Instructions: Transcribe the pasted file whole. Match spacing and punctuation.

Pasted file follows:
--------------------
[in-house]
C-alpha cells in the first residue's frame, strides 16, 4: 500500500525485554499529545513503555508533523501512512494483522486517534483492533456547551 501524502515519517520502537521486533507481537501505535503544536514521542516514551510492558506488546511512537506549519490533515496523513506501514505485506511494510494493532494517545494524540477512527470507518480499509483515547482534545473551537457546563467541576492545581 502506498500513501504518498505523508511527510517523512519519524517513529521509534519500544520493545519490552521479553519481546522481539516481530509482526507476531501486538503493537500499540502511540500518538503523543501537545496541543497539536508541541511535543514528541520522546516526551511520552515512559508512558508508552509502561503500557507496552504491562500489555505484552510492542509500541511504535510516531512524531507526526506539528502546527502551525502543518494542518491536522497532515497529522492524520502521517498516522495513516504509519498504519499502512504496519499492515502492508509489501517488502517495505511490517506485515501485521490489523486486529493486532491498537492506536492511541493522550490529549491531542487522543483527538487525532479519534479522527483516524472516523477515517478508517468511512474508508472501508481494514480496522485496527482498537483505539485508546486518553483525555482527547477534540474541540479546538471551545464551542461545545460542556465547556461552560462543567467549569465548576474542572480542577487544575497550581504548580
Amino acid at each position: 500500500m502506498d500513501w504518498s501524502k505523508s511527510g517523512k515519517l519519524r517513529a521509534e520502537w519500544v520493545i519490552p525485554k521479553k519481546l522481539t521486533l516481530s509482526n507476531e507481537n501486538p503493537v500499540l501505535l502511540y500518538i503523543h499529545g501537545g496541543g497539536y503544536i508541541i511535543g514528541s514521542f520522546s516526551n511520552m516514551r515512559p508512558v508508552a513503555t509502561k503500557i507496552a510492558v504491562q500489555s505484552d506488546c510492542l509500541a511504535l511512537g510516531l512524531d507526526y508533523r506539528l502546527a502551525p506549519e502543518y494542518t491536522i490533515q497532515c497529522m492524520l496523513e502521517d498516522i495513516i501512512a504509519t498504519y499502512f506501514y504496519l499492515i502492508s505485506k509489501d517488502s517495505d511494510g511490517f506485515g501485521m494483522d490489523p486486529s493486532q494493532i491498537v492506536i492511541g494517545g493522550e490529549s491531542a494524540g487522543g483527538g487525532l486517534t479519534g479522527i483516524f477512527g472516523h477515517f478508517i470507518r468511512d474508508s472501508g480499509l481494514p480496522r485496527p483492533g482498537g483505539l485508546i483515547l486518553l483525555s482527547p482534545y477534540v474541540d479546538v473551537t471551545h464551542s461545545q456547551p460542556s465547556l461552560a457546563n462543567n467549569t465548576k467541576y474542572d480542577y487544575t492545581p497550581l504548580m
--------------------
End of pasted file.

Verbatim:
[in-house]
C-alpha cells in the first residue's frame, strides 16, 4: 500500500525485554499529545513503555508533523501512512494483522486517534483492533456547551 501524502515519517520502537521486533507481537501505535503544536514521542516514551510492558506488546511512537506549519490533515496523513506501514505485506511494510494493532494517545494524540477512527470507518480499509483515547482534545473551537457546563467541576492545581 502506498500513501504518498505523508511527510517523512519519524517513529521509534519500544520493545519490552521479553519481546522481539516481530509482526507476531501486538503493537500499540502511540500518538503523543501537545496541543497539536508541541511535543514528541520522546516526551511520552515512559508512558508508552509502561503500557507496552504491562500489555505484552510492542509500541511504535510516531512524531507526526506539528502546527502551525502543518494542518491536522497532515497529522492524520502521517498516522495513516504509519498504519499502512504496519499492515502492508509489501517488502517495505511490517506485515501485521490489523486486529493486532491498537492506536492511541493522550490529549491531542487522543483527538487525532479519534479522527483516524472516523477515517478508517468511512474508508472501508481494514480496522485496527482498537483505539485508546486518553483525555482527547477534540474541540479546538471551545464551542461545545460542556465547556461552560462543567467549569465548576474542572480542577487544575497550581504548580
Amino acid at each position: 500500500m502506498d500513501w504518498s501524502k505523508s511527510g517523512k515519517l519519524r517513529a521509534e520502537w519500544v520493545i519490552p525485554k521479553k519481546l522481539t521486533l516481530s509482526n507476531e507481537n501486538p503493537v500499540l501505535l502511540y500518538i503523543h499529545g501537545g496541543g497539536y503544536i508541541i511535543g514528541s514521542f520522546s516526551n511520552m516514551r515512559p508512558v508508552a513503555t509502561k503500557i507496552a510492558v504491562q500489555s505484552d506488546c510492542l509500541a511504535l511512537g510516531l512524531d507526526y508533523r506539528l502546527a502551525p506549519e502543518y494542518t491536522i490533515q497532515c497529522m492524520l496523513e502521517d498516522i495513516i501512512a504509519t498504519y499502512f506501514y504496519l499492515i502492508s505485506k509489501d517488502s517495505d511494510g511490517f506485515g501485521m494483522d490489523p486486529s493486532q494493532i491498537v492506536i492511541g494517545g493522550e490529549s491531542a494524540g487522543g483527538g487525532l486517534t479519534g479522527i483516524f477512527g472516523h477515517f478508517i470507518r468511512d474508508s472501508g480499509l481494514p480496522r485496527p483492533g482498537g483505539l485508546i483515547l486518553l483525555s482527547p482534545y477534540v474541540d479546538v473551537t471551545h464551542s461545545q456547551p460542556s465547556l461552560a457546563n462543567n467549569t465548576k467541576y474542572d480542577y487544575t492545581p497550581l504548580m